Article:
The Day After Russia Attacks
What War in Ukraine Would Look Like—and How America Should Respond
THE four-year agreement negotiated at the World Monetary and Economic Conference by the eight nations which are the largest holders or producers of silver is frequently cited as the one real definite achievement of the parley. The inclusion of the silver question in the conference agenda was due largely to American influence, and the designation of Senator Pittman of Nevada, leader of the silver bloc in Congress, as a member of the American delegation was an assurance that this problem would not be ignored. According to newspaper reports, some of the American delegates regard the silver agreement of July 22 as in itself an adequate justification for the holding of the conference.
The agreement, signed by five silver-producing nations -- Australia, Canada, Mexico, Peru, and the United States -- and by three silver-holding nations -- China, India, and Spain -- was designed to increase the price of silver by limiting sales of the metal in the world market and by providing for the yearly purchase of stipulated amounts by governments of the silver producing countries. It stipulates that the five silver-producing countries shall purchase or withdraw from the market 35,000,000 ounces of silver annually for four years. Of this amount 24,421,410 ounces has been apportioned to the United States, 7,159,108 ounces to Mexico, 1,671,802 ounces to Canada, 1,095,325 ounces to Peru, and 652,355 ounces to Australia. The United States would thus take 69.78 percent of the total; Mexico, 20.45 percent; Canada, 4.78 percent; Peru, 3.13 percent, and Australia, 1.86 percent.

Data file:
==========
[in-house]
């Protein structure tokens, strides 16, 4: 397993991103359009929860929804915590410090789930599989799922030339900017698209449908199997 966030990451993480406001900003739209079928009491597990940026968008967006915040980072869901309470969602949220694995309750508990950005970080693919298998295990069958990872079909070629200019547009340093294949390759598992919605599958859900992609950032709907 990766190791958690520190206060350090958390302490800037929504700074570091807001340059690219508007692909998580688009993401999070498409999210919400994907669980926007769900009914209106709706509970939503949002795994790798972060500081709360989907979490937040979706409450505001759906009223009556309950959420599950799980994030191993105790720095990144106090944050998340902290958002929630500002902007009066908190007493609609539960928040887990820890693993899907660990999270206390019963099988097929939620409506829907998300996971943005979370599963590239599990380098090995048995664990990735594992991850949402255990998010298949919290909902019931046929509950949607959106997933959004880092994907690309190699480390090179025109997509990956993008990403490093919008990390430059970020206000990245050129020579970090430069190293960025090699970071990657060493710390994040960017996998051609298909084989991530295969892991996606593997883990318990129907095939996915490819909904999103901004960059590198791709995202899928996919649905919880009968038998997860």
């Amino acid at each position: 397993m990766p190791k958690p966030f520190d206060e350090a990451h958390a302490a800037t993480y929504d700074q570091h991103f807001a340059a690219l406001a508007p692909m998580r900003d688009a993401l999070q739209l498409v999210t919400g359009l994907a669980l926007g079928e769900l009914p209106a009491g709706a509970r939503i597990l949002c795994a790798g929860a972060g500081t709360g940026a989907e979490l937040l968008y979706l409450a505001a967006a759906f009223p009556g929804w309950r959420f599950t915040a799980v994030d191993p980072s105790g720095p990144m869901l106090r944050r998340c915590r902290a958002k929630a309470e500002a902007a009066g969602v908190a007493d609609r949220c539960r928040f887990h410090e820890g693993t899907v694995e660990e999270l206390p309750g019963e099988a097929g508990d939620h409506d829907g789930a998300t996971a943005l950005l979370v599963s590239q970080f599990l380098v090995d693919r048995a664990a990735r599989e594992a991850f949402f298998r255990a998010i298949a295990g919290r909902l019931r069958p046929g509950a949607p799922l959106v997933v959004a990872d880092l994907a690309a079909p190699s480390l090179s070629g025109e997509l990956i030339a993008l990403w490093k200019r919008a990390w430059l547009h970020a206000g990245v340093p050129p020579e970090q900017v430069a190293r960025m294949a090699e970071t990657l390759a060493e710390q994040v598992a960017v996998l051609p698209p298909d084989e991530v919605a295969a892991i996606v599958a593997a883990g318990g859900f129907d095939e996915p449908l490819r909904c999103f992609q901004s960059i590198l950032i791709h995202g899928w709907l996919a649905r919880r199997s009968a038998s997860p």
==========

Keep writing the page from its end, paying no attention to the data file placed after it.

No official explanation has yet been given concerning the basis of this allotment. Apparently, there was a considerable amount of bartering before the figures were put in their final form. Unofficially, it is reported that American influence was an important factor in bringing the negotiations to a successful conclusion. Probably the American wish "to do something for silver" induced the American representatives to agree that the government of the United States should absorb over two-thirds of the metal to be withdrawn yearly from the market. This allotment was far out of line with American domestic production, which in recent years has amounted to less than one-fourth of the world's output. On the other hand, Mexico, producing over 41 percent of the world output, agreed to absorb only a little more than 20 percent of the annual government purchases. Inasmuch as American capital controls about two-thirds of the total production of silver, it may seem fair that the American Government should agree to absorb about 70 percent of the total purchases. The ownership of mines, however, does not seem to have been the basis of the allotment, since Mexico, controlling through ownership only 1.5 percent of the world output, was allotted over 20 percent of the total purchases, while Canada, which is scheduled to take not quite 5 percent of the total allotment, is known to control considerably more than that proportion of the total production.